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Bangladesh rejoice as Rubel Hossain turns from 'zero' to 'hero'

Rubel Hossain has turned his and Bangladesh's fortunes around

Rubel Hossain
Rubel Hossain

When Rubel Hossain speared in two perfect yorker length deliveries to take the wickets of Stuart Broad and James Anderson in the 49th over of the English chase at Adelaide, his road to redemption just got a lot less rocky. Rubel was the hero on this historic day for Bangladesh cricket, as England were sent home, licking their wounds. 

Barely two months ago, Rubel was not even sure whether he’d be on the flight Down Under as he was remanded to police custody for allegedly raping and falsely promising marriage to a Bangladeshi actress. That was the last thing Bangladesh needed in the build up to the World Cup, following a tumultuous 12 months, in which they were beaten by Afghanistan in the Asia Cup, Mushfiqur Rahim stepped down from captaincy and Shakib Al Hasan was banned for breaching the Bangladesh Cricket Board’s Code of Conduct.

Prior to today’s game against England, Rubel hadn’t set the tournament alight, with only two wickets at an economy rate of 6.48. But Bangladesh kept their faith in both Rubel and Taskin Ahmed, and the duo delivered when it mattered most, as Taskin got the prized scalp of Jos Buttler and Rubel derailed the English chase as he got rid of Ian Bell and Eoin Morgan in the space of four balls.

Rubel, in particular, has been extensively backed by Bangladesh despite his less than appealing returns, but if ever he had to pick a stage to repay that faith, Rubel chose the perfect one. Far too often, Rubel has gone in search of extra pace and ended up spraying the ball all over the place.

Rubel repaid Mortaza’s faith in him

Today as well, Rubel did go for runs, but he did justify Mashrafe Mortaza’s decision to bowl him, both in the middle overs and at the death, with four crucial wickets that halted the English dream for at least four more years.

It was a professional effort that set the victory up for Bangladesh. Apart from that opening burst from Anderson, Bangladesh always ensured that they gave England plenty to worry about. When England did have a sniff with Bangladesh at 99/4 and Shakib was back in the hut, the men from the Old Blighty would have fancied their chances. But a fantastic counter-attacking 141-run partnership between Mahmudullah Riyad and Rahim put Bangladesh on their way to a strong total.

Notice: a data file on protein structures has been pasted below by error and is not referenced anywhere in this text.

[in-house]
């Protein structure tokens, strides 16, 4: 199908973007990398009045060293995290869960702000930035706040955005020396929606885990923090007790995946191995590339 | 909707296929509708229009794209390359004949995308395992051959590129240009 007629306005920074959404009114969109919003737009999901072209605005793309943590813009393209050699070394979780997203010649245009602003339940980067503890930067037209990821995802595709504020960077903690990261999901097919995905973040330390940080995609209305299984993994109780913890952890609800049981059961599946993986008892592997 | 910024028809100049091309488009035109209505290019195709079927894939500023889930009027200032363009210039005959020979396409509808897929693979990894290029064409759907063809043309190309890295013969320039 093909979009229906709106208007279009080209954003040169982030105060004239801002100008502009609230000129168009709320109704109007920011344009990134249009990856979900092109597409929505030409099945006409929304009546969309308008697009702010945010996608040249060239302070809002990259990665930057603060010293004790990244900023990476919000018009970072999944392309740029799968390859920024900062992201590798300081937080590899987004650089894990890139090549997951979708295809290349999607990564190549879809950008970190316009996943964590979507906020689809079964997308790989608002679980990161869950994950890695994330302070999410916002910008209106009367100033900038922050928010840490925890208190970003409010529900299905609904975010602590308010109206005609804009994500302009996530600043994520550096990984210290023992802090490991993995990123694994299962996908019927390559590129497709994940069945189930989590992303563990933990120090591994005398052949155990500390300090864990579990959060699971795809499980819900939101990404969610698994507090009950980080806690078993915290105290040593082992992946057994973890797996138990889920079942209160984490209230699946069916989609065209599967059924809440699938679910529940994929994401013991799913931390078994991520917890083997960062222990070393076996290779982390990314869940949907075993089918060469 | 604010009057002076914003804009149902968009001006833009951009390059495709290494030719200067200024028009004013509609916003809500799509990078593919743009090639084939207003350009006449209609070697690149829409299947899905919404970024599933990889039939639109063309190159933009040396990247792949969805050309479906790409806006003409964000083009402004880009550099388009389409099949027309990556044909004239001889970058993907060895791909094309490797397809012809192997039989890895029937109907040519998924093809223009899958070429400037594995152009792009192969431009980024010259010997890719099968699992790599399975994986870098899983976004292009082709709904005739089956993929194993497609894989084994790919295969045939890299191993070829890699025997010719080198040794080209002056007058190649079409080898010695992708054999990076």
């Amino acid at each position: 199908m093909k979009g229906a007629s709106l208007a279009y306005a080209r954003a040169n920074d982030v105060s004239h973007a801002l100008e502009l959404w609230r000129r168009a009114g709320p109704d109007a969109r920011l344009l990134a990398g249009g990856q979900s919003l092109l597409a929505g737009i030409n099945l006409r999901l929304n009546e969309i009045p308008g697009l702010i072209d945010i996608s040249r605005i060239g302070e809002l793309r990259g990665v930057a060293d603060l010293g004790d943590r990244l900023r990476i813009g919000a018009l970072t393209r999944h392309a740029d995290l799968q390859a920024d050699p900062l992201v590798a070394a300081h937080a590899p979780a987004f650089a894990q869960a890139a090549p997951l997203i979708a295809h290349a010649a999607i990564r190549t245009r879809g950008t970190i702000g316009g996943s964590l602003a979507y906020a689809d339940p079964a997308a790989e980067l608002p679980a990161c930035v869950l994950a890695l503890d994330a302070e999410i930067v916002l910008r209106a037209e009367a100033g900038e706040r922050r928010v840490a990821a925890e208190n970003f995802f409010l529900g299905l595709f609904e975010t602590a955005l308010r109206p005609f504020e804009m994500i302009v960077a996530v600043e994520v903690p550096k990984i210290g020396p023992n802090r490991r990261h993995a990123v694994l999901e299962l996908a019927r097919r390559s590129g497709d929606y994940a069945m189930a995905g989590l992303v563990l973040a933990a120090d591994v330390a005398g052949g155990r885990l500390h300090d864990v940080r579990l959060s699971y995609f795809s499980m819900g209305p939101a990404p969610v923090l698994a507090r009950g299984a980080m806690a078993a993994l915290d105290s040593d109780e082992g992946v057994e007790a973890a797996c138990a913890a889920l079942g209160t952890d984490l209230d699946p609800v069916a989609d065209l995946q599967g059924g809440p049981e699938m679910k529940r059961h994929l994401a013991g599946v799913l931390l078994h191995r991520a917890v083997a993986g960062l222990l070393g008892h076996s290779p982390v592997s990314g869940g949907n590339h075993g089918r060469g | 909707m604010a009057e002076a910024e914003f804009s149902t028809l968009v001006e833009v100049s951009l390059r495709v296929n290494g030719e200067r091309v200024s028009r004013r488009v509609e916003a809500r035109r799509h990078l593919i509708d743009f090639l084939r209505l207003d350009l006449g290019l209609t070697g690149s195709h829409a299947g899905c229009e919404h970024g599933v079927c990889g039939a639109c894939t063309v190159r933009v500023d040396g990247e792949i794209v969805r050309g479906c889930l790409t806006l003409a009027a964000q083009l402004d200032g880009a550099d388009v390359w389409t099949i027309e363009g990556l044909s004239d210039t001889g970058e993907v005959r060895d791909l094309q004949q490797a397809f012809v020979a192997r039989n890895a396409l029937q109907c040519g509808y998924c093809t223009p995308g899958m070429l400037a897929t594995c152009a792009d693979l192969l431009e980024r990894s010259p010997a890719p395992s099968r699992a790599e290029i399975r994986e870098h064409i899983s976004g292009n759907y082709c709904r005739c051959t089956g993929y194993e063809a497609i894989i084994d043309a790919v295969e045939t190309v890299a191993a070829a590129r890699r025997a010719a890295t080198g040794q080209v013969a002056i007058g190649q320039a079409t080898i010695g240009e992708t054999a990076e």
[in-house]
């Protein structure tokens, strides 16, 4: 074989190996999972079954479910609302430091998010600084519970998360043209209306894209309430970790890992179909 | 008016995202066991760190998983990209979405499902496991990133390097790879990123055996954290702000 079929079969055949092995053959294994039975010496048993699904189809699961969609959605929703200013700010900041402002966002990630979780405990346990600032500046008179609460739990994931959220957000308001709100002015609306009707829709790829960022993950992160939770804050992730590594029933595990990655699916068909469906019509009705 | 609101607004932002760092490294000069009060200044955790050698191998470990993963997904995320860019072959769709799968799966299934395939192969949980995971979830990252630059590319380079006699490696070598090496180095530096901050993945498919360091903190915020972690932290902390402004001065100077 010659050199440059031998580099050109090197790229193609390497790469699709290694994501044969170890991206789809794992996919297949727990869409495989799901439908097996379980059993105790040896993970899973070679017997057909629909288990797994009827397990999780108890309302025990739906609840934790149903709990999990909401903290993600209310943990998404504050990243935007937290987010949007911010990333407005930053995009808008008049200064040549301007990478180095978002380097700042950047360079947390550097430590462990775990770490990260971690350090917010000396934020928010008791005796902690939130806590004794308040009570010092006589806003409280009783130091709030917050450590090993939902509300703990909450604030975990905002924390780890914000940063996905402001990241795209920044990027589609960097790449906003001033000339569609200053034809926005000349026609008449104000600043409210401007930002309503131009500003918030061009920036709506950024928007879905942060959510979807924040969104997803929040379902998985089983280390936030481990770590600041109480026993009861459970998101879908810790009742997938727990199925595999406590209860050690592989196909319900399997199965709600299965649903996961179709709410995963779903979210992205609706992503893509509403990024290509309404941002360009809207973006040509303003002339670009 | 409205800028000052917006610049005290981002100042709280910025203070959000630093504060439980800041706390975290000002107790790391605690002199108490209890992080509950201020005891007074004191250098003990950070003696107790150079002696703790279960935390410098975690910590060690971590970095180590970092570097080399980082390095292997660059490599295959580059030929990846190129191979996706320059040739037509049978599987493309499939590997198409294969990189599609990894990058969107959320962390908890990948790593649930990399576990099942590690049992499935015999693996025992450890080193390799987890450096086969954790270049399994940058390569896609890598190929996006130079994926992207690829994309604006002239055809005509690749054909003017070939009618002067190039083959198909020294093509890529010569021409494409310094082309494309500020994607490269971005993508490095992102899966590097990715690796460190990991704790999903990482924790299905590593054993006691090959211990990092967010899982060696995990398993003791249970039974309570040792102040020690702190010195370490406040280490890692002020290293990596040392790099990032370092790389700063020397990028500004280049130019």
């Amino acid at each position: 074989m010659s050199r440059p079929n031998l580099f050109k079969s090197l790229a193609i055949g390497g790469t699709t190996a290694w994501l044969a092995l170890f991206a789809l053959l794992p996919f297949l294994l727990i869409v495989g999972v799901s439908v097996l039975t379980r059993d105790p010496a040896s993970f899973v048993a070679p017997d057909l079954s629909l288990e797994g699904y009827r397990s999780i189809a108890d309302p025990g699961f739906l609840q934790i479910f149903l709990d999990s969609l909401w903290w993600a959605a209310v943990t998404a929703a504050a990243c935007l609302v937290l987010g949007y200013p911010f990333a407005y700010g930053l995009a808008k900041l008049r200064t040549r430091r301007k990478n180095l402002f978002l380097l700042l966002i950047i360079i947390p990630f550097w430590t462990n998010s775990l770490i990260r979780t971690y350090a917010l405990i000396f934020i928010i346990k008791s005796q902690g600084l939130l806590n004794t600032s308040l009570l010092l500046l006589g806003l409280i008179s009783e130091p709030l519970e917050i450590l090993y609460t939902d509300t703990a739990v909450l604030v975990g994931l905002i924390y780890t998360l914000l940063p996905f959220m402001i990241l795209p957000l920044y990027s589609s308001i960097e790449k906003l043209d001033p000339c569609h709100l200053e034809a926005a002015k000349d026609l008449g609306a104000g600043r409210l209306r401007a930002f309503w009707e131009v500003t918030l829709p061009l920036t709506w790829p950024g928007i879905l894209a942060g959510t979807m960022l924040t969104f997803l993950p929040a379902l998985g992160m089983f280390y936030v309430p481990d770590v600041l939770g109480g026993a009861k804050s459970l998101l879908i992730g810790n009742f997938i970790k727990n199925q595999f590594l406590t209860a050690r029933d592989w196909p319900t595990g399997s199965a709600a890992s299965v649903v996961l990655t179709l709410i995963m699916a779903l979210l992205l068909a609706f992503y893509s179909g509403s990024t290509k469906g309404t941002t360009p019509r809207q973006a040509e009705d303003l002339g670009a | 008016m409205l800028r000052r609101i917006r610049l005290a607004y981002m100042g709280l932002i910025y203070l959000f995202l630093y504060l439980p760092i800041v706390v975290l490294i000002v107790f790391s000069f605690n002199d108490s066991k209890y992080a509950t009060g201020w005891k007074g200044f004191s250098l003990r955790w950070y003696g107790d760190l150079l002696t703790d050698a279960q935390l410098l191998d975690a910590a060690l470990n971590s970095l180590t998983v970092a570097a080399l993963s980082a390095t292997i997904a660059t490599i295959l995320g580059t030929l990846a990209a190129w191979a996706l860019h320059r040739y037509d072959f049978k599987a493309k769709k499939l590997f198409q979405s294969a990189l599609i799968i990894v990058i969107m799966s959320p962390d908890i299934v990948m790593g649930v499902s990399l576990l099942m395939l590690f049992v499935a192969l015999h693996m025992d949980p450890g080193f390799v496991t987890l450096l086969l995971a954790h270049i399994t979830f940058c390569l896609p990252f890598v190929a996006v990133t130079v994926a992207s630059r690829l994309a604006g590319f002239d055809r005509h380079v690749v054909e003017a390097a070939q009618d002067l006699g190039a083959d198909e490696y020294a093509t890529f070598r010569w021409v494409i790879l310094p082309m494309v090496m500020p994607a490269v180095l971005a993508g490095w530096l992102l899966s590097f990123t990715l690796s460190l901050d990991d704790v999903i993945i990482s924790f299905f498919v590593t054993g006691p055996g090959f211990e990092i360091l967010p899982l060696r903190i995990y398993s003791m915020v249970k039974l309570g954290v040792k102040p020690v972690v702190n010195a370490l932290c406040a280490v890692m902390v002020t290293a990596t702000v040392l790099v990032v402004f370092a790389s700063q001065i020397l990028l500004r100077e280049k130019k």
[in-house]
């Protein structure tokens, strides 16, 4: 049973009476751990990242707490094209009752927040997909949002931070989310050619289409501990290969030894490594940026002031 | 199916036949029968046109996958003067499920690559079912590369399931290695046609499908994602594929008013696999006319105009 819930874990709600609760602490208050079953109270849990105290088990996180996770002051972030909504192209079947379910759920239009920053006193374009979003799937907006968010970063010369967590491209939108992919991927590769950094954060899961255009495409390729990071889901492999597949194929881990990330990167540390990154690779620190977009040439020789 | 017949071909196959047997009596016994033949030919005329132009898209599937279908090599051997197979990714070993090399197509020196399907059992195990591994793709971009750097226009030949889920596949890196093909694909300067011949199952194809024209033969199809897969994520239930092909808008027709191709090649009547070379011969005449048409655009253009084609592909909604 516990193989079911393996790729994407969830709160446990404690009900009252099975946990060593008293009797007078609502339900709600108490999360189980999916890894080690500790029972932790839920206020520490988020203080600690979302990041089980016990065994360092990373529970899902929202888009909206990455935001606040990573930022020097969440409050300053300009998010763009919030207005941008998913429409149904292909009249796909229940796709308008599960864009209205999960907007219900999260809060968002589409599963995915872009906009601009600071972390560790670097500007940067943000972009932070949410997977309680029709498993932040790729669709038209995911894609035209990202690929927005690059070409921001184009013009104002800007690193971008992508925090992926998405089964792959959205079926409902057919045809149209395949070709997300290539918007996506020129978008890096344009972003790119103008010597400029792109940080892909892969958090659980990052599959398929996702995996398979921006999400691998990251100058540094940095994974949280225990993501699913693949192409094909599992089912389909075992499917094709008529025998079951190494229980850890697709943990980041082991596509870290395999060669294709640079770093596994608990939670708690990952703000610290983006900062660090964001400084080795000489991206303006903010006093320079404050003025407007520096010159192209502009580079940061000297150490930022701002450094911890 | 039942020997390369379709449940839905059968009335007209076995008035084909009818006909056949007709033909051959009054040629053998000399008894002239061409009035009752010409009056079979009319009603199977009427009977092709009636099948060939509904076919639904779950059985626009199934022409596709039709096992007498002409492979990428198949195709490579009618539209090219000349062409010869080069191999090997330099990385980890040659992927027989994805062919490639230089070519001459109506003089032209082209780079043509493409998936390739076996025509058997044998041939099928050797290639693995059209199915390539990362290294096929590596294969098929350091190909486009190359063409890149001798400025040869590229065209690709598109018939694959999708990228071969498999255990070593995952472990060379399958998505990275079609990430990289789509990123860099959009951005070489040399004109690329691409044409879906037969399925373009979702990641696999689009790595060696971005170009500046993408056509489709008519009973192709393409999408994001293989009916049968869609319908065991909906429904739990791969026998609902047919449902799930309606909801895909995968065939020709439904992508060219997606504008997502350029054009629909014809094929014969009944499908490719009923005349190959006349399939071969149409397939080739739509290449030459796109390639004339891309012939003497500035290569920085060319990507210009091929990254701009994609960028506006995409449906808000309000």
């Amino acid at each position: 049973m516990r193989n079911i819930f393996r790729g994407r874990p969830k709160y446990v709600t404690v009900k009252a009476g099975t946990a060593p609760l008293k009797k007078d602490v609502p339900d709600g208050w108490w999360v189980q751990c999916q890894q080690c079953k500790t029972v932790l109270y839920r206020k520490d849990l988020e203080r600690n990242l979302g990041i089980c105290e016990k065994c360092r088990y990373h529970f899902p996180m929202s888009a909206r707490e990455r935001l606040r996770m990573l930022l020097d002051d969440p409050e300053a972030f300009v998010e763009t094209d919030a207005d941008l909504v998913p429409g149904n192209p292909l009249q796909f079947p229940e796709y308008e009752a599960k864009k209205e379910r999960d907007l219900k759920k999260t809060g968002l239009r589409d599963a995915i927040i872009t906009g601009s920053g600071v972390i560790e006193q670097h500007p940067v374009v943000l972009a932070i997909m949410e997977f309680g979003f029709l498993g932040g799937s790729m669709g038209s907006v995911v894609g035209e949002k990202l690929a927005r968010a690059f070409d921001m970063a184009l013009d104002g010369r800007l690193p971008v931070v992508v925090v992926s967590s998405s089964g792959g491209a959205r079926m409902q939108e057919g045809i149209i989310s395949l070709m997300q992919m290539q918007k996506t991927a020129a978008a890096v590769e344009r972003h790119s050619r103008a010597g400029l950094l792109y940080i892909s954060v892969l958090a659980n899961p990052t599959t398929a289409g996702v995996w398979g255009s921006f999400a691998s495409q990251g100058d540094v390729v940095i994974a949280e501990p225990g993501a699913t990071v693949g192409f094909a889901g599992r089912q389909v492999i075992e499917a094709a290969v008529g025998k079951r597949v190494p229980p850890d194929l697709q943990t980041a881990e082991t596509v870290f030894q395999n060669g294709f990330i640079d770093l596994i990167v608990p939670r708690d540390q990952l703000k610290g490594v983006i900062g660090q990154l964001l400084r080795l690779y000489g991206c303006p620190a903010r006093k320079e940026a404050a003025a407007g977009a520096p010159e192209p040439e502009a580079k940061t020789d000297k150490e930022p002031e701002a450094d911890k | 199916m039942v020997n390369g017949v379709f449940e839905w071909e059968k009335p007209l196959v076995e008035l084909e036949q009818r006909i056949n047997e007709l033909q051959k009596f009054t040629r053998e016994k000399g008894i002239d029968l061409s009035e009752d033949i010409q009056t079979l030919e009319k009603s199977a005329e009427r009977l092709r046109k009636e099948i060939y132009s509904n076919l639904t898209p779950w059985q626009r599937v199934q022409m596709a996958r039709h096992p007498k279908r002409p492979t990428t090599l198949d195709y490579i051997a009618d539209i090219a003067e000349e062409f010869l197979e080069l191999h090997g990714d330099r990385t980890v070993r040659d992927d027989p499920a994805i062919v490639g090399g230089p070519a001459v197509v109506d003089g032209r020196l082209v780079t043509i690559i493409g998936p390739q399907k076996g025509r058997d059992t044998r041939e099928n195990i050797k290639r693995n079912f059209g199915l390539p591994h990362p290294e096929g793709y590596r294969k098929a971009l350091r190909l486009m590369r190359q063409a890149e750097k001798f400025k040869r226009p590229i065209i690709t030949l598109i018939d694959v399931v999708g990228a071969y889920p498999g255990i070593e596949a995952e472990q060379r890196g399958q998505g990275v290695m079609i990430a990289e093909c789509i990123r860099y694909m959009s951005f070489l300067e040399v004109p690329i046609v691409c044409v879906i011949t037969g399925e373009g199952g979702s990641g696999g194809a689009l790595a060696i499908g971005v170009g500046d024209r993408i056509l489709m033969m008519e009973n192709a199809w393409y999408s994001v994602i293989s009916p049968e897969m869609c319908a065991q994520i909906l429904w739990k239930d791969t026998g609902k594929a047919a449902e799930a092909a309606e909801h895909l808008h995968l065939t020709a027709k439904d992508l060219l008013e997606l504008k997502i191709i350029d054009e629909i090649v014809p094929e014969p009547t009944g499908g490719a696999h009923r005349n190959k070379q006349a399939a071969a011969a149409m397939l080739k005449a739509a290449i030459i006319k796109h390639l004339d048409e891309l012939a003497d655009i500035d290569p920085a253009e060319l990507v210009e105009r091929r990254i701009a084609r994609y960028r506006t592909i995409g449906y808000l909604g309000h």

Again, they might have thought they had let it slip, as their batting in the last few overs was far from convincing. 275 was about par on the Adelaide wicket, but Bangladesh knew they would have to bowl well, and not let Moeen Ali and Ian Bell get off to a quick start.

Although the two English openers managed to get 43 off the first seven overs, a smart piece of fielding from Soumya Sarkar derailed England’s momentum. And then, Mortaza the captain took over. In a refreshing change from the Bangladesh teams of the past, the pressure applied was relentless, and the endeavour was always to take wickets. Far too often, Bangladesh have tried to choke the opposition with their spinners far too early, and their pacers have let the down at the end.

But today was different. There was Bangladesh’s old warrior Mortaza fighting a calf strain along with Rubel and Taskin who looked threatening everytime they ran in. 

Redemption for Rubel and hope for Bangladesh

For Rubel, the two months that he has just had will probably be the most unforgettable of his life thus far, though not always for the right reasons. But he has an opportunity to increase that unforgettable period even further, as Bangladesh will look for a repeat of the 2007 World Cup, in the most likely scenario of them facing India in the quarter-final at the MCG. 

While Rubel’s was a story on its own, perhaps the story from the night that would please Bangladesh the most, is that they had beaten a higher-ranked side, without a notable performance from Shakib.

This can only augur well for the Tigers, as with a hungry Shakib and a rejuvenated Rubel, they will look to wound their more illustrious neighbours and defending champions, should they meet at Melbourne.

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